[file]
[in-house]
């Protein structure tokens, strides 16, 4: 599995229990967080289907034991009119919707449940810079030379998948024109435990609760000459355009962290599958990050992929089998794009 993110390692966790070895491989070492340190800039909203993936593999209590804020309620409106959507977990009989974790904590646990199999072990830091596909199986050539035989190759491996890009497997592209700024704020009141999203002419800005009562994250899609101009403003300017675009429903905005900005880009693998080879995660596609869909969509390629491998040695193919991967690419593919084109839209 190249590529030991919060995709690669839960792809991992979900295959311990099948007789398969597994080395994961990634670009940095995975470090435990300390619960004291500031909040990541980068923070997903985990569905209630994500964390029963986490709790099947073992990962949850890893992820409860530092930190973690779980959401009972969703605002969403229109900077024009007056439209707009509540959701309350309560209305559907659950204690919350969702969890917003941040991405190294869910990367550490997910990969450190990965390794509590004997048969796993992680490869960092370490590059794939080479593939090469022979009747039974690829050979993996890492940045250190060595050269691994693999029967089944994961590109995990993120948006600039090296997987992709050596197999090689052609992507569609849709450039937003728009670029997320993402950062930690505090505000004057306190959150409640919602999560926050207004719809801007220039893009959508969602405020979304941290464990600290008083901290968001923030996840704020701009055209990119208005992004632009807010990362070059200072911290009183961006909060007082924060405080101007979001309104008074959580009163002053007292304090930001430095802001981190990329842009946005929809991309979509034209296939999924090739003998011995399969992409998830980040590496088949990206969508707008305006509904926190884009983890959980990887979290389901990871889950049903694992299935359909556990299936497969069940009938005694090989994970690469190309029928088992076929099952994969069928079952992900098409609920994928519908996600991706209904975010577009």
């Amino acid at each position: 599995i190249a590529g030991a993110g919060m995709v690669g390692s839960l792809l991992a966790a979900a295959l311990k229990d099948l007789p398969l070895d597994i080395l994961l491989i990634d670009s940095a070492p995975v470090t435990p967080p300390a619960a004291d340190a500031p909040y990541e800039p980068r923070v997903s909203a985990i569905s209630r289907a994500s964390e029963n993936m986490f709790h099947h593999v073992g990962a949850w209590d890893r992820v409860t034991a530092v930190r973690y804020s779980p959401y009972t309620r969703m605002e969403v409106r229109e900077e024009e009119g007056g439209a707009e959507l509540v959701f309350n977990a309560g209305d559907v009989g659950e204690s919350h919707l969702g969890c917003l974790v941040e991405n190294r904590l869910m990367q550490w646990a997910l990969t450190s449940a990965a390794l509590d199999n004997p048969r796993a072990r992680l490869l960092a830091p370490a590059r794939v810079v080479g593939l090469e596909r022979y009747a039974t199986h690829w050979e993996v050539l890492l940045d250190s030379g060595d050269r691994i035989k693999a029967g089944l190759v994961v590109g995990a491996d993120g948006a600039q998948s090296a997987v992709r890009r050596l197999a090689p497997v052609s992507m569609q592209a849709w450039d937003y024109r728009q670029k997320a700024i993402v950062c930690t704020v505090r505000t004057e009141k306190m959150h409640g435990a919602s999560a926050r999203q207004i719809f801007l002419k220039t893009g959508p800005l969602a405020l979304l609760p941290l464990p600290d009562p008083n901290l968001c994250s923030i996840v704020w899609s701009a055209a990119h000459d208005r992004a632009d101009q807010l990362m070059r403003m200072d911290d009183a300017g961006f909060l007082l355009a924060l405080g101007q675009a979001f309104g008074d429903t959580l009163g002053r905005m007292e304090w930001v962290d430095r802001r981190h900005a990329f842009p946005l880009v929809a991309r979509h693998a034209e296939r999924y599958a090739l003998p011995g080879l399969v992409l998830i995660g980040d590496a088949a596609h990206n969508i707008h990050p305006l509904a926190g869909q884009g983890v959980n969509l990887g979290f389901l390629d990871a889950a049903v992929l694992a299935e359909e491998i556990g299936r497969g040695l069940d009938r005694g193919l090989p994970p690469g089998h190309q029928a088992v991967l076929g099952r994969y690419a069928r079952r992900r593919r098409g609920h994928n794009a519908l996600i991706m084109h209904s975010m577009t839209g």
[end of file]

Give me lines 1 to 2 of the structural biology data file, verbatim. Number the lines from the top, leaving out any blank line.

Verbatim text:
[in-house]
């Protein structure tokens, strides 16, 4: 599995229990967080289907034991009119919707449940810079030379998948024109435990609760000459355009962290599958990050992929089998794009 993110390692966790070895491989070492340190800039909203993936593999209590804020309620409106959507977990009989974790904590646990199999072990830091596909199986050539035989190759491996890009497997592209700024704020009141999203002419800005009562994250899609101009403003300017675009429903905005900005880009693998080879995660596609869909969509390629491998040695193919991967690419593919084109839209 190249590529030991919060995709690669839960792809991992979900295959311990099948007789398969597994080395994961990634670009940095995975470090435990300390619960004291500031909040990541980068923070997903985990569905209630994500964390029963986490709790099947073992990962949850890893992820409860530092930190973690779980959401009972969703605002969403229109900077024009007056439209707009509540959701309350309560209305559907659950204690919350969702969890917003941040991405190294869910990367550490997910990969450190990965390794509590004997048969796993992680490869960092370490590059794939080479593939090469022979009747039974690829050979993996890492940045250190060595050269691994693999029967089944994961590109995990993120948006600039090296997987992709050596197999090689052609992507569609849709450039937003728009670029997320993402950062930690505090505000004057306190959150409640919602999560926050207004719809801007220039893009959508969602405020979304941290464990600290008083901290968001923030996840704020701009055209990119208005992004632009807010990362070059200072911290009183961006909060007082924060405080101007979001309104008074959580009163002053007292304090930001430095802001981190990329842009946005929809991309979509034209296939999924090739003998011995399969992409998830980040590496088949990206969508707008305006509904926190884009983890959980990887979290389901990871889950049903694992299935359909556990299936497969069940009938005694090989994970690469190309029928088992076929099952994969069928079952992900098409609920994928519908996600991706209904975010577009």